As Mexico City’s central square, the Zócalo is where some of the city’s most pivotal moments happened, including when conquistador Hernán Cortés reportedly met Aztec emperor Montezuma II. We suggest wrapping up your sightseeing there and transitioning to dinner. The historic center boasts plenty of fine dining establishments. Café de Tacuba, which has been around since 1912, is renowned for its spicy moles (sauces). Can we interest you in a nightcap? If you answered sí, then proceed to Plaza Garibaldi for mariachi music and tequila until sunrise.
On July 6, 2012Forbes Travel Guide Inspector answered the question:Some of the best shopping in Mexico City actually comes to you. Street vendors and bootleggers seek out tourists and set up stalls at highly trafficked sites. However, our Forbes Travel Guide editors recommend the more traditional shopping experiences, regardless of whether you long for luxury or itch for kitsch. Malls and boutiques dominate on well-known shopping strip Avenida Presidente Masaryk. Here, you’ll find high-end jewelry shops like Tiffany & Co., but we suggest picking up striking silver earrings, necklaces and more at Tane, which opened its first store in Mexico City. Meanwhile, Mexican novelty items, call for a visit to one of the city’s many craft markets. The Mercado de Artesanias de la Ciudadela specializes in goods like sombreros, hammocks and pottery. The Bazar del Sábado makes waiting until Saturday worthwhile, so you can pick up blankets, art and other handmade items.
On July 6, 2012Forbes Travel Guide Inspector answered the question:The sheer number of museums, historical sites and cultural spots in Mexico City can be overwhelming, but you can’t go wrong with these five attractions. Forbes Travel Guide’s list of the best things to see and do will give you a good overview of the city’s diversity and historical depth:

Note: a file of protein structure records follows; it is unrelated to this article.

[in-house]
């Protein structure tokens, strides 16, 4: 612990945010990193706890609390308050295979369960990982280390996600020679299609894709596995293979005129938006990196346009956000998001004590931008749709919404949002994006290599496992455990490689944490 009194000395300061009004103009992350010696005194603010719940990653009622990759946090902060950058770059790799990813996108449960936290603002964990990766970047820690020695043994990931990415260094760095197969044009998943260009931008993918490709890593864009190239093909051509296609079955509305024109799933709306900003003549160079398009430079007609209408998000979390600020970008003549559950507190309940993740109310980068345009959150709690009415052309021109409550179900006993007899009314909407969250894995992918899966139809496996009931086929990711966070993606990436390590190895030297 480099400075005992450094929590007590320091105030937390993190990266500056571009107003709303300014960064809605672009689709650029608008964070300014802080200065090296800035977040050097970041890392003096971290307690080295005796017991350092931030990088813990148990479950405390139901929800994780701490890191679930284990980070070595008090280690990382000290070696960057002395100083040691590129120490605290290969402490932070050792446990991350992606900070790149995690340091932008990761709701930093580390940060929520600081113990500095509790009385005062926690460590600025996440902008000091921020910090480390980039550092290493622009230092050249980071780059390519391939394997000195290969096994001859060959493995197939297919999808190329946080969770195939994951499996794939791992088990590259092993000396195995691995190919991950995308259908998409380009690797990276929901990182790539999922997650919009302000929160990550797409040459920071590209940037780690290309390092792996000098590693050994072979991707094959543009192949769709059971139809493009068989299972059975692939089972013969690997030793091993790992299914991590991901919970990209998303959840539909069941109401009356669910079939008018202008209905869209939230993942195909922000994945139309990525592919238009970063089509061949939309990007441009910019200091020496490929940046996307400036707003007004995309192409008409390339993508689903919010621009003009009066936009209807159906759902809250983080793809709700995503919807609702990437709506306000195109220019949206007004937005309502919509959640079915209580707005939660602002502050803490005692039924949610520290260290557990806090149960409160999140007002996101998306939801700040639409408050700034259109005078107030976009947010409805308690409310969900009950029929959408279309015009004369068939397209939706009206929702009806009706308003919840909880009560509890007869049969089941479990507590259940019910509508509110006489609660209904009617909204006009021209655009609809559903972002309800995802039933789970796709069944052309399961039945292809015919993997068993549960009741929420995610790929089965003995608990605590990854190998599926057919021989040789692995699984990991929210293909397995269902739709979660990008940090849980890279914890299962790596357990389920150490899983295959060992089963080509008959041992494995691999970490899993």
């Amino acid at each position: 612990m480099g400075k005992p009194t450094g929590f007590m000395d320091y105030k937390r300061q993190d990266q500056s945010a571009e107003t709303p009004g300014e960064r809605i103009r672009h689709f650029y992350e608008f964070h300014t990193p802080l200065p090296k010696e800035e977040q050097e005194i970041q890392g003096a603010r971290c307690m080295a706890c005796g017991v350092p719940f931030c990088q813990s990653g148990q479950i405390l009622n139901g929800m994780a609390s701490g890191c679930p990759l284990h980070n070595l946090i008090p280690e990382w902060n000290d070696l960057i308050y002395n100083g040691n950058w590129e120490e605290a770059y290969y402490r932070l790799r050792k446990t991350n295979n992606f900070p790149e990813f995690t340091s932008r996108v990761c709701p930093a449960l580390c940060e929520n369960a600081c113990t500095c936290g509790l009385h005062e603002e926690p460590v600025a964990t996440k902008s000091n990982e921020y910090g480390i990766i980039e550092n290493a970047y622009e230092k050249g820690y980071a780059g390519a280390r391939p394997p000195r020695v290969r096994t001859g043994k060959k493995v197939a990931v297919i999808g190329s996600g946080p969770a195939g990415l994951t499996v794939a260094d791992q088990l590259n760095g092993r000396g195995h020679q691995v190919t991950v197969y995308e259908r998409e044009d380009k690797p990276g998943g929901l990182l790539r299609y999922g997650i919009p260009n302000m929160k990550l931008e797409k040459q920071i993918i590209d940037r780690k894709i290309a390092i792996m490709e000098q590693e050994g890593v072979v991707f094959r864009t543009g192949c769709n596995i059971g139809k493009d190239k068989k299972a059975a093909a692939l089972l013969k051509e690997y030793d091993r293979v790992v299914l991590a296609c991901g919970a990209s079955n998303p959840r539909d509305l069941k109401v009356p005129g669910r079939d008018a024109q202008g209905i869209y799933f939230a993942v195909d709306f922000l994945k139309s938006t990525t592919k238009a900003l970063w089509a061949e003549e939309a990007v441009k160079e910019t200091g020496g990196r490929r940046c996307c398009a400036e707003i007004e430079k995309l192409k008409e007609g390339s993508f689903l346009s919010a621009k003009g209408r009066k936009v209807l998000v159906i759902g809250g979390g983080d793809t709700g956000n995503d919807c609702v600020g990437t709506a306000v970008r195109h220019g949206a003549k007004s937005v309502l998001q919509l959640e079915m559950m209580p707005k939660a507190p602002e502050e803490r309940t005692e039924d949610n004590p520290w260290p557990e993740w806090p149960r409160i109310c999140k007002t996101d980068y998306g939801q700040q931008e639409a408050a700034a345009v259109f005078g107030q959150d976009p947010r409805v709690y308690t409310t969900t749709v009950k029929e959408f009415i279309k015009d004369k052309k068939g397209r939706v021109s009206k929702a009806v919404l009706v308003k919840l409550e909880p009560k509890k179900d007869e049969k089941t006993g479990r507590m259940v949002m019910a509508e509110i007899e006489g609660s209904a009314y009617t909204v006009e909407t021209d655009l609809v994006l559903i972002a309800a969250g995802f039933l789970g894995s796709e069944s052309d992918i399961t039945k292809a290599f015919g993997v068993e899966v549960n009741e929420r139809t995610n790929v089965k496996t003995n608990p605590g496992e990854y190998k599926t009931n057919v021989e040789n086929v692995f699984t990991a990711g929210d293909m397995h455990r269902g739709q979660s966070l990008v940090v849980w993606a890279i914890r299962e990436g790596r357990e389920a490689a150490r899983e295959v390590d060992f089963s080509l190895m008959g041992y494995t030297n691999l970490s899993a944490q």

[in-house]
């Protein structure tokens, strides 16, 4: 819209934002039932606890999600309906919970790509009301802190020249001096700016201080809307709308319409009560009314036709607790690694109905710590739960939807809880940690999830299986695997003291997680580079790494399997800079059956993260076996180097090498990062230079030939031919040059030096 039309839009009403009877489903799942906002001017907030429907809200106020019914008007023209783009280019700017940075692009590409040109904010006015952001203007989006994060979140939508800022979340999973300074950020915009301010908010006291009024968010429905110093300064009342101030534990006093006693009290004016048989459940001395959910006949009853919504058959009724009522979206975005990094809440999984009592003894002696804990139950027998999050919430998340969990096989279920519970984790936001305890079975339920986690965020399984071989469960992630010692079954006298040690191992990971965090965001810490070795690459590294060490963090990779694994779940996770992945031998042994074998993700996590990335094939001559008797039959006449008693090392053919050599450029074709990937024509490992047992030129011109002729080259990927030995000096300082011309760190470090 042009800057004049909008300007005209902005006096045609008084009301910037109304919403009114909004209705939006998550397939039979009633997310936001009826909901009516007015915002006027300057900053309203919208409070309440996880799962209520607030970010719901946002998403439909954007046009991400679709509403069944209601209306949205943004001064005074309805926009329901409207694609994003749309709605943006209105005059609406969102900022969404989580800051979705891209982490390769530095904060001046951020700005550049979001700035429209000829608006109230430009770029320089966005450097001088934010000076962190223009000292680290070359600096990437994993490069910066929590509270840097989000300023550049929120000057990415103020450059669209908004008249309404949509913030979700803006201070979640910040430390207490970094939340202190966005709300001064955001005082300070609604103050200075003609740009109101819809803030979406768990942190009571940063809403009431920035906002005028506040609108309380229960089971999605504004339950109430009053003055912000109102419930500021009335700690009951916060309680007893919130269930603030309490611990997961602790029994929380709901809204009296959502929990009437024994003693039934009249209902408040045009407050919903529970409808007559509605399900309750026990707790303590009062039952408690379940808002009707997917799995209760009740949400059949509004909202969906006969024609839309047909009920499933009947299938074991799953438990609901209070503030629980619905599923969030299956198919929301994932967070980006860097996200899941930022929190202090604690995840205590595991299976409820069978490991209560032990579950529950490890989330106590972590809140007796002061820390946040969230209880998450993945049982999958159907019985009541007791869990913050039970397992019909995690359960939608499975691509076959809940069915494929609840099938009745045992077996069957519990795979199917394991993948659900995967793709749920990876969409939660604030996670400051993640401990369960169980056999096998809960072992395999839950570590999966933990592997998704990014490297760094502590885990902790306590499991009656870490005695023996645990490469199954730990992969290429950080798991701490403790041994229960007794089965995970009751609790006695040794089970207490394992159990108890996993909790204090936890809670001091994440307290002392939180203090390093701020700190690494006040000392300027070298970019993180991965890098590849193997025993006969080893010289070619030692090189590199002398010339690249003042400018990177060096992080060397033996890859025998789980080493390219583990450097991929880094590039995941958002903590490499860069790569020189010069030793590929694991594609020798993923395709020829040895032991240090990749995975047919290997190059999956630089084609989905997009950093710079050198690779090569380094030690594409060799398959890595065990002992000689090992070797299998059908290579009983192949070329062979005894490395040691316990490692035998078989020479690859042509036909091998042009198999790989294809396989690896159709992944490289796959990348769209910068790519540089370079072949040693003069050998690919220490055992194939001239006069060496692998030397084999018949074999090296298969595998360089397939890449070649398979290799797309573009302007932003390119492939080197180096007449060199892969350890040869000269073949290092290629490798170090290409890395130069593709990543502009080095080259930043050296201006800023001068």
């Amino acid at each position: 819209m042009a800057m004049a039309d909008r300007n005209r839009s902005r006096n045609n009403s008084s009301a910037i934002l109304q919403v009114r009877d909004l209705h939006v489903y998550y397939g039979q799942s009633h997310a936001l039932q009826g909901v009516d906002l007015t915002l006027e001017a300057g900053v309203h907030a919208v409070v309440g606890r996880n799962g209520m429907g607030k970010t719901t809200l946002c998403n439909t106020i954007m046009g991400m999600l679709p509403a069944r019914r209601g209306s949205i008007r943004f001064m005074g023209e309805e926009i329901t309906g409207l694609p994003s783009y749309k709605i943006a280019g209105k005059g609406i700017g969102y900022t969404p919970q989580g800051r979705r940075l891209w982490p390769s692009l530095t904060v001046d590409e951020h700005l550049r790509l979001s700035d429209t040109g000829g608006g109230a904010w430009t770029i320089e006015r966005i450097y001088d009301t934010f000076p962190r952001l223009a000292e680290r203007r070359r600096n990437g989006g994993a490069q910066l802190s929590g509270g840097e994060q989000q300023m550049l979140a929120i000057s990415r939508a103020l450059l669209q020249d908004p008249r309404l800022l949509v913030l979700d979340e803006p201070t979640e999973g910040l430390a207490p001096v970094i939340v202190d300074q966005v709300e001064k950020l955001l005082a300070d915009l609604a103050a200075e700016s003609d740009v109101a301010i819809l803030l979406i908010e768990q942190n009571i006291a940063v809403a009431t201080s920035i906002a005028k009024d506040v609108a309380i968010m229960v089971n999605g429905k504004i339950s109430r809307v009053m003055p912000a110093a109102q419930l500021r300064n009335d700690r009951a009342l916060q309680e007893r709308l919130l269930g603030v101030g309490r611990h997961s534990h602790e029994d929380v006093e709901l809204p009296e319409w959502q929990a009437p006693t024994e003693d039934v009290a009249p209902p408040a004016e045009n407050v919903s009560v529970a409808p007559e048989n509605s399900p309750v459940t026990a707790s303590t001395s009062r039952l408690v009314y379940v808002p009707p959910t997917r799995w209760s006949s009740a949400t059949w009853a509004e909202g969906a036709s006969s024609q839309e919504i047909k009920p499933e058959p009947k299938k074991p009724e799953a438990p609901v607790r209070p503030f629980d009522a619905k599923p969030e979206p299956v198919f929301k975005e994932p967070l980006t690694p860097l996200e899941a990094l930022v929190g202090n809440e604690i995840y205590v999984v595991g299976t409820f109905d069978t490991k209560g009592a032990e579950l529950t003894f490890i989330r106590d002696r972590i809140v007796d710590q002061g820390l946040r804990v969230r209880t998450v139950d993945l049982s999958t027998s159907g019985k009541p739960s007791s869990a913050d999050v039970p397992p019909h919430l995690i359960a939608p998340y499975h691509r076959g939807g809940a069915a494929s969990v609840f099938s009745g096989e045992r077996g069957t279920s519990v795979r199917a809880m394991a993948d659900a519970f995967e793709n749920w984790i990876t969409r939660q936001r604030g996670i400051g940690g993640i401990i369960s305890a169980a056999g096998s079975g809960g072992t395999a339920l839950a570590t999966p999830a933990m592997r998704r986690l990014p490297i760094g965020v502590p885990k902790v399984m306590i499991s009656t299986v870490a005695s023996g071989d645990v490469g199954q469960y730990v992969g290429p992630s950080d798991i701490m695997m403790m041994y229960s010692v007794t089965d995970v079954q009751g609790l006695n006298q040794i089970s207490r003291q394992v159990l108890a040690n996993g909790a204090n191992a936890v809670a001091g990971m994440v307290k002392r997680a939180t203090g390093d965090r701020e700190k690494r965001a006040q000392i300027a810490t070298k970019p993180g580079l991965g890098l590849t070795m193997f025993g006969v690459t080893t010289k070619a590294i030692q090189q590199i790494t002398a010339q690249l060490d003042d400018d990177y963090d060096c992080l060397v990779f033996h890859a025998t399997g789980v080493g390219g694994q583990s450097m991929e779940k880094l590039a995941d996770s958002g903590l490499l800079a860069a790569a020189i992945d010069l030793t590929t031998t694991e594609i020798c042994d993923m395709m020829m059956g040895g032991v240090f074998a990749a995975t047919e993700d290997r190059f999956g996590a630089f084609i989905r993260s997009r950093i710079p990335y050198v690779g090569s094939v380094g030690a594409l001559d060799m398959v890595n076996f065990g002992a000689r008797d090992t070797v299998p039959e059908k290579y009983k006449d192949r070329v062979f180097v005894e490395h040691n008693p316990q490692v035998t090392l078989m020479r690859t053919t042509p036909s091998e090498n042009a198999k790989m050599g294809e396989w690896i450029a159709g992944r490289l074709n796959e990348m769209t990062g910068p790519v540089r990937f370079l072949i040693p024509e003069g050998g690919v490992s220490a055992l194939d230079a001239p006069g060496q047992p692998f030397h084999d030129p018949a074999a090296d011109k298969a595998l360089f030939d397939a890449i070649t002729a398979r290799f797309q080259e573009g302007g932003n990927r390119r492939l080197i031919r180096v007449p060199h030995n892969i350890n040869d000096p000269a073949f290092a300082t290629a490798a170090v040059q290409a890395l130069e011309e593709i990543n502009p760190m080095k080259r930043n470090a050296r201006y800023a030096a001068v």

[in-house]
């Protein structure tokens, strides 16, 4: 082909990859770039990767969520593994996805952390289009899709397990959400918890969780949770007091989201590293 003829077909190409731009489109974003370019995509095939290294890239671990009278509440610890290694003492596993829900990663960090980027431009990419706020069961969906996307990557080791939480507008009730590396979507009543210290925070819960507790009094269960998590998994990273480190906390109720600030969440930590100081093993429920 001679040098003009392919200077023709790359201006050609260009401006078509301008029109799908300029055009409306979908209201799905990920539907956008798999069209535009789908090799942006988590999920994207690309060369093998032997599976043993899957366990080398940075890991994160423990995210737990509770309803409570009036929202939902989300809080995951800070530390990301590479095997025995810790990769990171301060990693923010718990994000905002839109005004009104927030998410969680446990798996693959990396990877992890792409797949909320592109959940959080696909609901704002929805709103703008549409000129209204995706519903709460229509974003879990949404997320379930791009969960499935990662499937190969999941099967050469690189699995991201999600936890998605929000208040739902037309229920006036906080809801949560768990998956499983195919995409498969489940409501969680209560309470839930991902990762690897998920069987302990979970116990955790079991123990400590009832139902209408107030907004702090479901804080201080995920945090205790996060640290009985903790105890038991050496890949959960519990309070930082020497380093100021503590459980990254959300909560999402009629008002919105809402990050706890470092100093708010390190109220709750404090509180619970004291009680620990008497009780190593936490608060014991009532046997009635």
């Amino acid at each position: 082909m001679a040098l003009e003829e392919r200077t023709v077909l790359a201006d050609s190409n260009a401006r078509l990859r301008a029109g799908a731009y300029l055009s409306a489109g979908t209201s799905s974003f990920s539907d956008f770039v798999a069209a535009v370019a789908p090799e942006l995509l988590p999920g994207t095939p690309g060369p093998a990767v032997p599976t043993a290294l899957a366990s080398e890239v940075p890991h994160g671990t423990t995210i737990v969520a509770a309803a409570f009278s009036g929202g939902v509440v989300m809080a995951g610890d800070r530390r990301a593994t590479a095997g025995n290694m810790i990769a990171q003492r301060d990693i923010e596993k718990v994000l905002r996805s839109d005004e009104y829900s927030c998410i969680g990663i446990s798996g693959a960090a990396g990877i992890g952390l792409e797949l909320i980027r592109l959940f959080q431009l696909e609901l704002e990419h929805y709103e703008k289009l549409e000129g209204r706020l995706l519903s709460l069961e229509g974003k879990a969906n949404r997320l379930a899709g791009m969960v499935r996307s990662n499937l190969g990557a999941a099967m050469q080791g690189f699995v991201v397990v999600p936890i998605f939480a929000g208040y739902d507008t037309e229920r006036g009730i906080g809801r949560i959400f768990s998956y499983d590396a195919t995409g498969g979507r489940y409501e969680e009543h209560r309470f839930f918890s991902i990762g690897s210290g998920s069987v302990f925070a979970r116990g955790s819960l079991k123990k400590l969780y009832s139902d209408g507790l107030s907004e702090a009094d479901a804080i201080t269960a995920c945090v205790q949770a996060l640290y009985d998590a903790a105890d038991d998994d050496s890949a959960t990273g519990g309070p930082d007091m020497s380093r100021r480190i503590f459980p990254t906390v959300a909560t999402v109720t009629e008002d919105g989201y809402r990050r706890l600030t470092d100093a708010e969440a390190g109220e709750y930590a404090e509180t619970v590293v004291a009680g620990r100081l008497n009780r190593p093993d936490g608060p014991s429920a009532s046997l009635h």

1. Plaza de la Constitución. The city’s main square, known more popularly as the Zócalo, played an integral part in D.F.’s history. It was here where conquistador Hernán Cortés reportedly met Aztec emperor Montezuma II in 1519. The Zócalo later served as ground zero for the country’s war for independence from Spain. We recommend catching a bird’s-eye view of the Zócalo and the surrounding centro histórico from the Torre Latinoamericana’s observation deck. Add a stop at the National Palace in your tour; the entranceway courtyard’s fountain, interior garden and Diego Rivera mural recounting Mexican history make it worthy of a visit.
2. Templo Mayor. Rewind the clock or, better yet, the sun stone (the Aztec calendar) at Mexico City’s great temple. Excavators have discovered numerous carvings and statues at this archeological treasure trove.
3. Chapultepec Park. Amble past the monuments and sculptures along Paseo de la Reforma on your way to Chapultepec Park. The mammoth green spot in the middle of Mexico City is one of the biggest parks in the world. You could spend an entire day (or two) exploring its forest and lake alone. Climb the hill to see Chapultepec Castle and its natural history museum. The National Anthropology Museum deserves a separate visit entirely dedicated to its stockpile of Mesoamerican artifacts from area inhabitants through the millennia. The Museum of Modern Art also should be a priority on your Chapultepec itinerary, so you can peruse works by standouts like Frida Kahlo.
4. Basílica de Guadalupe. The basilica is built on the hillside where the virgin of Guadalupe fist appeared to Juan Diego. We recommend making an appearance there yourself. Mexicans crowd the church for mass or to contribute a candle to the altars. Even if you’re not the religious type, the site’s architecture and landscaping merit a pilgrimage.
5. Coyoacán. Come to this neighborhood to pay your respects to two of D.F.’s most famous residents: painters Frida Kahlo and Diego Rivera. The couple’s former home, Casa Azúl, showcases some of their works. (For further examples of their art, visit Museo Dolores Olmedo, a sprawling public estate in Xochimilco that belonged to a close friend and patron of the artists.)